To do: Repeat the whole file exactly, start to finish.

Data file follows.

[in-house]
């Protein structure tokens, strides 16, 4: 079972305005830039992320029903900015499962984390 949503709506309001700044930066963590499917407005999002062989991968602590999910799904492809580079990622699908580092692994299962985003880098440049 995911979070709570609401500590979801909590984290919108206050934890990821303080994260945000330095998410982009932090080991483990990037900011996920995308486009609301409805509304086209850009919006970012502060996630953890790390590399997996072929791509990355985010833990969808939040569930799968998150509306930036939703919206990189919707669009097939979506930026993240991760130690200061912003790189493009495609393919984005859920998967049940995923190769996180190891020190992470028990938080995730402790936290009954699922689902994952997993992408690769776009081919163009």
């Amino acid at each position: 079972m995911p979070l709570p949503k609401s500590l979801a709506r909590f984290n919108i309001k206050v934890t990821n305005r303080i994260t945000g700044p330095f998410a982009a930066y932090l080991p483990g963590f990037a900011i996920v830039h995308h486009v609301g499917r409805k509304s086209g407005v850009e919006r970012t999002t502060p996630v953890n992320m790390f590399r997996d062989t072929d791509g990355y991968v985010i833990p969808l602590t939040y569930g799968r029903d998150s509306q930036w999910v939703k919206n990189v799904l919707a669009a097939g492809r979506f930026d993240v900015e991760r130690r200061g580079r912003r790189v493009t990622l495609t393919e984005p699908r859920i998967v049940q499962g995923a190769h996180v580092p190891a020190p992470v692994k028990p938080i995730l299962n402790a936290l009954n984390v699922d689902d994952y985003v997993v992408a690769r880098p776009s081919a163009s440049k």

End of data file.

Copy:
[in-house]
């Protein structure tokens, strides 16, 4: 079972305005830039992320029903900015499962984390 949503709506309001700044930066963590499917407005999002062989991968602590999910799904492809580079990622699908580092692994299962985003880098440049 995911979070709570609401500590979801909590984290919108206050934890990821303080994260945000330095998410982009932090080991483990990037900011996920995308486009609301409805509304086209850009919006970012502060996630953890790390590399997996072929791509990355985010833990969808939040569930799968998150509306930036939703919206990189919707669009097939979506930026993240991760130690200061912003790189493009495609393919984005859920998967049940995923190769996180190891020190992470028990938080995730402790936290009954699922689902994952997993992408690769776009081919163009």
């Amino acid at each position: 079972m995911p979070l709570p949503k609401s500590l979801a709506r909590f984290n919108i309001k206050v934890t990821n305005r303080i994260t945000g700044p330095f998410a982009a930066y932090l080991p483990g963590f990037a900011i996920v830039h995308h486009v609301g499917r409805k509304s086209g407005v850009e919006r970012t999002t502060p996630v953890n992320m790390f590399r997996d062989t072929d791509g990355y991968v985010i833990p969808l602590t939040y569930g799968r029903d998150s509306q930036w999910v939703k919206n990189v799904l919707a669009a097939g492809r979506f930026d993240v900015e991760r130690r200061g580079r912003r790189v493009t990622l495609t393919e984005p699908r859920i998967v049940q499962g995923a190769h996180v580092p190891a020190p992470v692994k028990p938080i995730l299962n402790a936290l009954n984390v699922d689902d994952y985003v997993v992408a690769r880098p776009s081919a163009s440049k």